Review: Plan B

Combining the best elements of modern-day struggles for teenage girls and the one-night-from-hell genre, Natalie Morales’ Plan B showcases a duo of young actresses and a whip smart script to deliver a fabulously entertaining journey.

Kuhoo Verma and Victoria Moroles star as best friends Sunny and Lupe. Both women are prepping for their futures but are dealing with the struggles from their parents. Sunny’s mother Rosie (Jolly Abraham) is overbearing and overprotective, while Lupe’s father Pastor Pedro (Jacob Vargas) doesn’t understand her style and direction in life. The two girls are on the same wavelength with each other.

When Rosie announces she is going out of town for the weekend, Lupe uses the opportunity to throw a party and invites Sunny’s crush Hunter (Michael Provost) in a hope she will lose her virginity. The girls get too drunk and Hunter takes off. In her desperation, Sunny haphazardly sleeps with classmate Kyle (Mason Cook). When the girls recover the next morning, the two seek out a plan B pill to preempt a potential pregnancy.

From there, the two women are thwarted, run into misadventures and roadblocks at every turn, while crazier and crazier situations keep happening, both good and bad.

Much like Booksmart before it, the two main characters are not socially cool, but are not the school outcasts or punching bags. Their lack of popularity drives the narrative and they never seem too enamored with the idea of climbing the social ladder. The character’s intelligence also shines through as they both prove their worth, despite being out of touch with some parts of the outside world. The ladies also have inside jokes that extend well beyond the timeline of the film, lending further credence to their friendship.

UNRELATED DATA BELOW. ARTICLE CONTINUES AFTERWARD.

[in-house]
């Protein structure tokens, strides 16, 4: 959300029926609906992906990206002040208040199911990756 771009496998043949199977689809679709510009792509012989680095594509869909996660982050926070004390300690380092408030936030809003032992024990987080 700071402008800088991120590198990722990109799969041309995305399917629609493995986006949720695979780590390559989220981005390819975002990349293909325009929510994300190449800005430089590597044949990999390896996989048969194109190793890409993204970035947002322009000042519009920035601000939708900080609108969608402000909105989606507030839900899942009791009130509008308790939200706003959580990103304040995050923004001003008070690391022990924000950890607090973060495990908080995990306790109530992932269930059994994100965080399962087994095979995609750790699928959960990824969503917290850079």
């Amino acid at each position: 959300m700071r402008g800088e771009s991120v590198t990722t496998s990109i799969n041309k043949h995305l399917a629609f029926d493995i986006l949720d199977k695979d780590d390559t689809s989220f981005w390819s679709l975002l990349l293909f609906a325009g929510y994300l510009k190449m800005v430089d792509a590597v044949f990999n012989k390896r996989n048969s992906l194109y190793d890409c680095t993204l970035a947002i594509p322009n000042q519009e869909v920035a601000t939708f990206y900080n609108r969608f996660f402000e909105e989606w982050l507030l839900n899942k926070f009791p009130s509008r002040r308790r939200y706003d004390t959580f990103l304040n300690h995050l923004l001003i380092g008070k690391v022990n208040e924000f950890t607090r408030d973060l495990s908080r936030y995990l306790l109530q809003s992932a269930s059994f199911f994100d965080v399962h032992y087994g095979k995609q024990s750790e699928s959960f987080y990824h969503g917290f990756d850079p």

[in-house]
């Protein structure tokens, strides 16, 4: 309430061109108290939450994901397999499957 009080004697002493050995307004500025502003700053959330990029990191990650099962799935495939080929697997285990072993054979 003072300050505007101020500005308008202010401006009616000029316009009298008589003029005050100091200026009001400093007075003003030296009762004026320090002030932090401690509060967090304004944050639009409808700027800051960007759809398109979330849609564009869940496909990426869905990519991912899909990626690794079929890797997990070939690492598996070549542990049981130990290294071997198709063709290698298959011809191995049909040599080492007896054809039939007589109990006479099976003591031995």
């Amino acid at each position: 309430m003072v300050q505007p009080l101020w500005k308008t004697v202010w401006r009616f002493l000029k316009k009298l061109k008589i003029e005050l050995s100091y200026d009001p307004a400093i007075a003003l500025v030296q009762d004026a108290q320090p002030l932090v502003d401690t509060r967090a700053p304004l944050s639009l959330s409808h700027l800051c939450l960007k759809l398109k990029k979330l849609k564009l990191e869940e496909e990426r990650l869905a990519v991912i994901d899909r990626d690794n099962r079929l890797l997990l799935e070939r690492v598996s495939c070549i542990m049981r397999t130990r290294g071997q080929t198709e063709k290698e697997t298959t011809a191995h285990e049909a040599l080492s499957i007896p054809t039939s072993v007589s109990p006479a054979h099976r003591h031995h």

No one of the two actresses dominates the other. The characterizations are drastically different on paper, but are woven similarly and reinforces their bond. Verma plays the more naive of the two, but it doesn’t mean she is a cliche. She thinks through her actions and confidently approaches each situation with the attention to detail. Her eyes burst off the screen as she exudes an unteachable charisma.

Moroles’ character is outwardly flashier, but she keeps enough hidden to give her mystery. Lupe is a constant ball of sarcasm, but when she is around her friend or her romantic interest, her exuberant smile comes out and she turns to a level of innocence otherwise concealed. She has the more complete narrative and gives a slightly stronger performance.

The rest of the cast is filled with familiar faces in memorable parts. Cook has honed his skills as the repressed motormouth, while Provost proves to be a solidly sensitive romantic lead. The two most famous faces appear on screen for only a few moments: Jay Chandrasekhar as a moral pharmacist and Rachel Dratch as an exasperated sex-ed teacher. The rest of the cast are relative unknowns, though all perform admirably.

In her directorial debut, Morales shows confidence in her actors and a real flair for visuals. Her comedic and sitcom experience serves her well as each actor has their chance to be funny without constantly joking. The script by Joshua Levy and Prathiksha Srinivasan comes by the comedy naturally with silly situations rather than one-liners and punchlines.

If your looking for a fun time with great young actors, look no further than Plan B. This film could end up becoming the springboard for a number of highly successful careers in front of and behind the camera.


Score: 4.0/5.0

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